A typical week means grimacing through at least one comment about women being bad at such-and-such, something homophobic, or “why don’t you get your friend to inseminate you?” when I mention the difficulty queer couples face when deciding to have children.

For trans women that choose to not disclose their history to employers, coworkers, or even the world at large – which is our right – we face the struggle of speaking up that might force our hand on disclosure. If I call out or discuss something transmisogynistic, do they see me in a different light? At what point do I become safely “othered” in their mind?

Trans-exclusion in insurance is rampant. My company, like most, does not have a policy that includes the medical treatment of trans women and men. What this means is, if I’m lucky, my HRT is slightly covered. Any surgery, hair removal, therapy, or other medical care that I and others like me require is not paid for by our insurers. This means that even if we pay the premiums, and participate in the system of insurance, as is now legally mandated, some of the most important care is inaccessible to us unless we have independent wealth. Trans people are fighting for this to change, but on a personal level, for me to fight for this policy inclusion is necessarily to be out to my company. To be looked at differently. To be judged for the ways in which I don’t fit the expectations of the cis world. At a previous job, when I did out myself as trans, despite this being before transition, I was assured they would fix our insurance policy to add trans inclusive coverage. I later found out they didn’t even try. But I dealt with the consequences of being out afterwards. This was part of my reason for being stealth at my current job.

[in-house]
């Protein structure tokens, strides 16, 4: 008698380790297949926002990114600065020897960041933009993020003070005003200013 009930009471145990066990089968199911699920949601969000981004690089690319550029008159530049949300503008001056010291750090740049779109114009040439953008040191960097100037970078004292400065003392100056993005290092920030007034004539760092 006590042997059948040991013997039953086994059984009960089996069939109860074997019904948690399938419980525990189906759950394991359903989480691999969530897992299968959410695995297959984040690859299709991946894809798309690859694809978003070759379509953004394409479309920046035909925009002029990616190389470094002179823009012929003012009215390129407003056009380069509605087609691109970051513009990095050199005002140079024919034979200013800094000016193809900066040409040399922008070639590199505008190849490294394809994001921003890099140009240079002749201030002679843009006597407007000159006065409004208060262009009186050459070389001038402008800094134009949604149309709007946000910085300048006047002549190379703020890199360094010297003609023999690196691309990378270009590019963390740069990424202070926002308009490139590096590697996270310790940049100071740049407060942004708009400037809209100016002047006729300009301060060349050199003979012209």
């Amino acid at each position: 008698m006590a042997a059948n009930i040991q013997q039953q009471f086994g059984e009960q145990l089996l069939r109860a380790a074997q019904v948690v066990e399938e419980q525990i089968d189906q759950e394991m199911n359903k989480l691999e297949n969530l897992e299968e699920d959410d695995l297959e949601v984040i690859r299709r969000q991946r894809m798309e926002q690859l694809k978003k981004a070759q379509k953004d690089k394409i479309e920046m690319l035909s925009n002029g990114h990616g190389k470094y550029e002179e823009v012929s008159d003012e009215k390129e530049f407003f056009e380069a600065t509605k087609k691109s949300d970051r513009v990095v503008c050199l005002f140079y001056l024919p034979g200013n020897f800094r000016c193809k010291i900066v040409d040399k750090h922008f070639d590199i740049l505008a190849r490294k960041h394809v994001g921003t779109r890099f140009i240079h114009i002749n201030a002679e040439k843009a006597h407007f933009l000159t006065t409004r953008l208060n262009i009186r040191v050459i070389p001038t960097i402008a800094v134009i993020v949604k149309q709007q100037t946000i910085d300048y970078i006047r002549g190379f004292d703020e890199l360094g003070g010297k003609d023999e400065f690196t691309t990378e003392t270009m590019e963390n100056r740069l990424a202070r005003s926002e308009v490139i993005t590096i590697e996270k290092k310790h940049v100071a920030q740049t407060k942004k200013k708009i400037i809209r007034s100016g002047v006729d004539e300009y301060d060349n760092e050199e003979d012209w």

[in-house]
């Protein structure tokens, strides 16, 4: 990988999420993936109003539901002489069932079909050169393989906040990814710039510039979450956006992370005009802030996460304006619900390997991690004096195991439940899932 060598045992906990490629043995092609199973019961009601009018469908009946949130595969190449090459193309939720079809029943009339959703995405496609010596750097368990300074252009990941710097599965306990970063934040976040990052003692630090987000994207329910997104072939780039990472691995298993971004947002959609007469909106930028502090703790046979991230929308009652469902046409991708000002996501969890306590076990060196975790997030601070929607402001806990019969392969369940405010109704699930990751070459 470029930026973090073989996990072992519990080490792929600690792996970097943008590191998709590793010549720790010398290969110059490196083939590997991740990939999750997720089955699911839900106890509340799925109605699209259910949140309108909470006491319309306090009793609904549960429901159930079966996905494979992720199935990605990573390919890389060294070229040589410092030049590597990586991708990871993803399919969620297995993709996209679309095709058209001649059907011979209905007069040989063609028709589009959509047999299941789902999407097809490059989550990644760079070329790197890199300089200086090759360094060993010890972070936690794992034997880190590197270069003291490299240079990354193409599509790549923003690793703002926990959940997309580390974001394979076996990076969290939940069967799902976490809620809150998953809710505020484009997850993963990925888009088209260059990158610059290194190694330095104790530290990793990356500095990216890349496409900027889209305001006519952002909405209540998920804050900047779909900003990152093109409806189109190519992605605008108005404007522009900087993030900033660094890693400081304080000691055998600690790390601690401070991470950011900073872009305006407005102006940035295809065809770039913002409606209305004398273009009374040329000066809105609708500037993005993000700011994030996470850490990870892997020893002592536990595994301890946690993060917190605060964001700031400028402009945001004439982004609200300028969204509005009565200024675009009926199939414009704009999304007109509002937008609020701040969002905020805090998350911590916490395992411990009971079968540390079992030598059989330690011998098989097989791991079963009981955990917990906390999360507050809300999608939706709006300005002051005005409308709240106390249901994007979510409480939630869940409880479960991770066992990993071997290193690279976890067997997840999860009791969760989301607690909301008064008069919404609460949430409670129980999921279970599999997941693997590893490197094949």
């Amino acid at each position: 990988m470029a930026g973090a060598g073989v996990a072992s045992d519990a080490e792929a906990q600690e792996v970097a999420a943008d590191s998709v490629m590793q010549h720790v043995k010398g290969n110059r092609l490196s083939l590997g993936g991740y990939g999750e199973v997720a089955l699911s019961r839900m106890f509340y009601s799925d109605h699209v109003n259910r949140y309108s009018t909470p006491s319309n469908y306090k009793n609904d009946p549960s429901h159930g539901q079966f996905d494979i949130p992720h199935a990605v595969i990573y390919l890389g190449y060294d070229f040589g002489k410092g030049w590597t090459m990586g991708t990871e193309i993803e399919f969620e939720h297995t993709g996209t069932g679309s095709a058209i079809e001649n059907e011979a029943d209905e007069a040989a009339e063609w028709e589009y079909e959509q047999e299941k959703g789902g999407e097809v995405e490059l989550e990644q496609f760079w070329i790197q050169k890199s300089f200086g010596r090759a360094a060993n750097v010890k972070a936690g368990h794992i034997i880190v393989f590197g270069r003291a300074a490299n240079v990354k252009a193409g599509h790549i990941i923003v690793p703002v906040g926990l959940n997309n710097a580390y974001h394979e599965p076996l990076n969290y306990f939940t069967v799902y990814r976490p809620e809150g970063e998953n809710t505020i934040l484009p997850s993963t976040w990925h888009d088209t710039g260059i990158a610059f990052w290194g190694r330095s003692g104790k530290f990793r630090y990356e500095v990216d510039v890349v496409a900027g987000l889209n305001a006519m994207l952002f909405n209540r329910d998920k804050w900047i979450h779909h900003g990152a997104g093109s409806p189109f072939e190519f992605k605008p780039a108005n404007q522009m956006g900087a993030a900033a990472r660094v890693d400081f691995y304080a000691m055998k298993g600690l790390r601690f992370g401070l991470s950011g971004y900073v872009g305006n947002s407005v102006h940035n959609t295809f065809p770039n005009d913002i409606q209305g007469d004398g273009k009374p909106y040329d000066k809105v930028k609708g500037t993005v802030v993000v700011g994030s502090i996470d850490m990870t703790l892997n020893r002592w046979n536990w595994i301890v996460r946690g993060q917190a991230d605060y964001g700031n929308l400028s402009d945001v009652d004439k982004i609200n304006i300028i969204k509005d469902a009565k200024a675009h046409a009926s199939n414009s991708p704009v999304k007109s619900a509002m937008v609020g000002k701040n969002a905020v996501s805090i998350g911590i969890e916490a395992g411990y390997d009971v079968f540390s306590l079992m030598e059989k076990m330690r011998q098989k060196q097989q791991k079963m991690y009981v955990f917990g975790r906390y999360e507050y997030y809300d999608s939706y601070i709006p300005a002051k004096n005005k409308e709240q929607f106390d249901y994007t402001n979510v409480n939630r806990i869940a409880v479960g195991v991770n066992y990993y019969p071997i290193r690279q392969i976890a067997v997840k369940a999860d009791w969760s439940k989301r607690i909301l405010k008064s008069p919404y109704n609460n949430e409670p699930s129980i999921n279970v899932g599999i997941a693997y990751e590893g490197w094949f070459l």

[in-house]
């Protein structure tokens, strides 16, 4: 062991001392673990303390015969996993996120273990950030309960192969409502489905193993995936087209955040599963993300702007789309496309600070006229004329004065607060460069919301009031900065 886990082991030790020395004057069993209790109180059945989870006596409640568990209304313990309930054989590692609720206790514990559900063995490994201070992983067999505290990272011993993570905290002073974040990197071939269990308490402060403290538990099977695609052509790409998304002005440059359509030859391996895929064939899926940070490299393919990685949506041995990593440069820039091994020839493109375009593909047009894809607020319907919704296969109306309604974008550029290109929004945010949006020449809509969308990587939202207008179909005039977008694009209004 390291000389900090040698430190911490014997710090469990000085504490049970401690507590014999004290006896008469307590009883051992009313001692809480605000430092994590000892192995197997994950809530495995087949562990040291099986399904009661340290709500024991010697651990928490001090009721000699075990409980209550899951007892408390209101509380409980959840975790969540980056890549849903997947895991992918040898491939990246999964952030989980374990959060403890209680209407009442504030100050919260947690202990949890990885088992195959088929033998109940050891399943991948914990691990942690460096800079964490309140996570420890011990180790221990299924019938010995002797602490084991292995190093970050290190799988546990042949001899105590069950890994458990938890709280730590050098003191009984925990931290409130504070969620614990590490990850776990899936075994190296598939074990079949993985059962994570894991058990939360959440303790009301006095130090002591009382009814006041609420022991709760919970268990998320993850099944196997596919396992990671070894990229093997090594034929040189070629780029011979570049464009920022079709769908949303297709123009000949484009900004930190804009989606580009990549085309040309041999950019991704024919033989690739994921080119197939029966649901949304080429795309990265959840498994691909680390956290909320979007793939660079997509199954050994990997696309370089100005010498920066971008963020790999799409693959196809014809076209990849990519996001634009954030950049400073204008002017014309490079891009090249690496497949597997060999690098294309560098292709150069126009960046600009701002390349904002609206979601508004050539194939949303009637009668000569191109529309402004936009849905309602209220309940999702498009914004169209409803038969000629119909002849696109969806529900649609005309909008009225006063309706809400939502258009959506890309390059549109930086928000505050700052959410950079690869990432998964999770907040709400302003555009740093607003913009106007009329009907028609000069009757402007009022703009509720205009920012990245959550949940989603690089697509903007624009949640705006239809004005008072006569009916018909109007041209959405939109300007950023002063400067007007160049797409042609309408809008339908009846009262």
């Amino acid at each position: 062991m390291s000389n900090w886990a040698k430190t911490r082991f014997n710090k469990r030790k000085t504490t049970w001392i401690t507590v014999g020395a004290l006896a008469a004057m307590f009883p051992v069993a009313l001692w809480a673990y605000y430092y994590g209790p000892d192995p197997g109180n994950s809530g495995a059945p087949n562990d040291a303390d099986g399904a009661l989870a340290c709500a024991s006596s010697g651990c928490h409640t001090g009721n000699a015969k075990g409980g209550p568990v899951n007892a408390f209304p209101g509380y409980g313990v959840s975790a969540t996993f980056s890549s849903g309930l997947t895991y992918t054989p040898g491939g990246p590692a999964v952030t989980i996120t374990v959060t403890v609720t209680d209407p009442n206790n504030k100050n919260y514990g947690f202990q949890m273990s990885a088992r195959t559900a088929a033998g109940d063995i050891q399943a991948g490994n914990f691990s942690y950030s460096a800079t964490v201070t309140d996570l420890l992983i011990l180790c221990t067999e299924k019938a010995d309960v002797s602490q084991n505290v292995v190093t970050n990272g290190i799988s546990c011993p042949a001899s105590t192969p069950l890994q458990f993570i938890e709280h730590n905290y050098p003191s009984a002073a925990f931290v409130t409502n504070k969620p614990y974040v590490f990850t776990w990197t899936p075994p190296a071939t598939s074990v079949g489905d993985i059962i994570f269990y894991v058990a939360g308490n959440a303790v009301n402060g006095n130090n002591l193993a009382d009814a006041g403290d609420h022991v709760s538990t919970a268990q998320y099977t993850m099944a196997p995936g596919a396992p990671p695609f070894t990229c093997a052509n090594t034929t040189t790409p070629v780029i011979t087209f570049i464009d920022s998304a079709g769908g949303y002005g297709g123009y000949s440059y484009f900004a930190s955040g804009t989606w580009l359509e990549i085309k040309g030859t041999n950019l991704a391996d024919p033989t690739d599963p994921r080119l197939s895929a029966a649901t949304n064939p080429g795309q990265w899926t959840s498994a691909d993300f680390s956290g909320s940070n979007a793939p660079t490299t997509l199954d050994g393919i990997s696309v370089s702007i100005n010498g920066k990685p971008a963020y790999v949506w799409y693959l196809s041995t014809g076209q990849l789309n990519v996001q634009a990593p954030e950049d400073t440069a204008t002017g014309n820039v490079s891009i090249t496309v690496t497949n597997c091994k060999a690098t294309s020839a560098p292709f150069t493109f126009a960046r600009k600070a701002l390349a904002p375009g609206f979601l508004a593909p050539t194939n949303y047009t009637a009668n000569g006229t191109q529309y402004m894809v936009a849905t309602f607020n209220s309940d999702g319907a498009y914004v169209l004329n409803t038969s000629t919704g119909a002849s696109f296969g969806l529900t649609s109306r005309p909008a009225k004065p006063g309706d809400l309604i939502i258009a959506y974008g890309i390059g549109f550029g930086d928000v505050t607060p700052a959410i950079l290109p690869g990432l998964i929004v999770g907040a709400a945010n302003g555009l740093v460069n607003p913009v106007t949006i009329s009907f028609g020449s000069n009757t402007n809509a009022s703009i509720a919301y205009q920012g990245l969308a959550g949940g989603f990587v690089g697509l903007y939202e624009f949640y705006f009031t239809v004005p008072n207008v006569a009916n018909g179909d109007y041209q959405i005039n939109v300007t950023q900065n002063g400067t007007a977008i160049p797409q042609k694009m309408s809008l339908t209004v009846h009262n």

I am out as a lesbian. And where before I appeared to be a cisgender, heterosexual man, I now notice eyebrows raise when I talk about visiting my girlfriend. Coworkers are aware I speak at queer events, and I do not shy away from discussing or mentioning the topics when asked. And this too is a place where I can sense the silent “othering.” It is a conscious choice on my part to be out about my sexuality, and stealth about my trans identity, and that also reveals the place we are in with regards to prejudice. No one bats an eye that I use the women’s restroom. I don’t get yelled at or told, “you’re a lesbian — you shouldn’t be in here.” I present as femme, and I’m sure this also affects how I am perceived. If my trans identity were to be openly known, my guess is I would not be so lucky. Not knowing what others think, I am never sure if I pass well enough, or if those who share facilities with me are just accepting. But, I base my assumption on the lack of yelling, and that is heartrending.

The tech industry affords me many luxuries, but I’ve found that diversity and acceptance is not one of them. I plan to keep working in tech for now, and the tension between personal safety and societal change will continue to remind me how far we still have to go.

Brook is a queer trans woman living in Portland who hangs out with her cat, and does all manner of technical magic for a software company. She travels as often as possible, and can often be found on her couch, reading and enjoying a cider.